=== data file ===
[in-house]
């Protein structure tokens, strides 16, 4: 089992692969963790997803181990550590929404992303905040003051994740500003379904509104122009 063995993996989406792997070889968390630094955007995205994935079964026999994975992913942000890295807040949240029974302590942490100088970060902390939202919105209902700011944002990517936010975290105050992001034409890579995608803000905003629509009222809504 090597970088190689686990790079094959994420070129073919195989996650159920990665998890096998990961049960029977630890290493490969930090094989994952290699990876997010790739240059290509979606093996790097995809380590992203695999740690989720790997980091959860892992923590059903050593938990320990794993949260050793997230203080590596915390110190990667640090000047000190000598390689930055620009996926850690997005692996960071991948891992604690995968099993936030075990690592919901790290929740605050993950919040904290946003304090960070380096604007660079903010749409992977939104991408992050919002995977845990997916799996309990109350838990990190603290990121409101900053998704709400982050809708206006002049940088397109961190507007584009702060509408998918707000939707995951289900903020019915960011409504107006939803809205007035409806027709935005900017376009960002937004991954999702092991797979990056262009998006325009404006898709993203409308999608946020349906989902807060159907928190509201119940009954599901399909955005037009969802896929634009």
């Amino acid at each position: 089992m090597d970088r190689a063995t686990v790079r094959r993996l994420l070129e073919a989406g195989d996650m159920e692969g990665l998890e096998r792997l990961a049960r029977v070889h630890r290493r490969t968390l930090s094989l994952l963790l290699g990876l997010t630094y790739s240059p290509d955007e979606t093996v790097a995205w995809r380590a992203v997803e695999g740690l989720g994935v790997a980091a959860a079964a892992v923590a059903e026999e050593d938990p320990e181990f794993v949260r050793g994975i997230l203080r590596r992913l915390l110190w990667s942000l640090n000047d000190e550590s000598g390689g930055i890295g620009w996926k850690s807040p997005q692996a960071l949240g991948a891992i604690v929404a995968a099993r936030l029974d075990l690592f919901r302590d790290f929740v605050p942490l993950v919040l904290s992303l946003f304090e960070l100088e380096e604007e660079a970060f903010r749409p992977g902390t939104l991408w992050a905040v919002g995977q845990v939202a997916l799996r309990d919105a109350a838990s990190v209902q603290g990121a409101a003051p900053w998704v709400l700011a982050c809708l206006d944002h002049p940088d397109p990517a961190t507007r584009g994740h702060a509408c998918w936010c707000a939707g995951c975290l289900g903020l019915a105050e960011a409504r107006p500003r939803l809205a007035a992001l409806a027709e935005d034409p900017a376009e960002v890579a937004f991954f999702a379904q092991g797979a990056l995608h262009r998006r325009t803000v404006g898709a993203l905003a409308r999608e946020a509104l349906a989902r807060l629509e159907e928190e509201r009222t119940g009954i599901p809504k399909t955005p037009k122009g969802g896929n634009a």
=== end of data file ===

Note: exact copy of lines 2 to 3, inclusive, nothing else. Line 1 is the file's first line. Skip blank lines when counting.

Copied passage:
């Protein structure tokens, strides 16, 4: 089992692969963790997803181990550590929404992303905040003051994740500003379904509104122009 063995993996989406792997070889968390630094955007995205994935079964026999994975992913942000890295807040949240029974302590942490100088970060902390939202919105209902700011944002990517936010975290105050992001034409890579995608803000905003629509009222809504 090597970088190689686990790079094959994420070129073919195989996650159920990665998890096998990961049960029977630890290493490969930090094989994952290699990876997010790739240059290509979606093996790097995809380590992203695999740690989720790997980091959860892992923590059903050593938990320990794993949260050793997230203080590596915390110190990667640090000047000190000598390689930055620009996926850690997005692996960071991948891992604690995968099993936030075990690592919901790290929740605050993950919040904290946003304090960070380096604007660079903010749409992977939104991408992050919002995977845990997916799996309990109350838990990190603290990121409101900053998704709400982050809708206006002049940088397109961190507007584009702060509408998918707000939707995951289900903020019915960011409504107006939803809205007035409806027709935005900017376009960002937004991954999702092991797979990056262009998006325009404006898709993203409308999608946020349906989902807060159907928190509201119940009954599901399909955005037009969802896929634009």
């Amino acid at each position: 089992m090597d970088r190689a063995t686990v790079r094959r993996l994420l070129e073919a989406g195989d996650m159920e692969g990665l998890e096998r792997l990961a049960r029977v070889h630890r290493r490969t968390l930090s094989l994952l963790l290699g990876l997010t630094y790739s240059p290509d955007e979606t093996v790097a995205w995809r380590a992203v997803e695999g740690l989720g994935v790997a980091a959860a079964a892992v923590a059903e026999e050593d938990p320990e181990f794993v949260r050793g994975i997230l203080r590596r992913l915390l110190w990667s942000l640090n000047d000190e550590s000598g390689g930055i890295g620009w996926k850690s807040p997005q692996a960071l949240g991948a891992i604690v929404a995968a099993r936030l029974d075990l690592f919901r302590d790290f929740v605050p942490l993950v919040l904290s992303l946003f304090e960070l100088e380096e604007e660079a970060f903010r749409p992977g902390t939104l991408w992050a905040v919002g995977q845990v939202a997916l799996r309990d919105a109350a838990s990190v209902q603290g990121a409101a003051p900053w998704v709400l700011a982050c809708l206006d944002h002049p940088d397109p990517a961190t507007r584009g994740h702060a509408c998918w936010c707000a939707g995951c975290l289900g903020l019915a105050e960011a409504r107006p500003r939803l809205a007035a992001l409806a027709e935005d034409p900017a376009e960002v890579a937004f991954f999702a379904q092991g797979a990056l995608h262009r998006r325009t803000v404006g898709a993203l905003a409308r999608e946020a509104l349906a989902r807060l629509e159907e928190e509201r009222t119940g009954i599901p809504k399909t955005p037009k122009g969802g896929n634009a």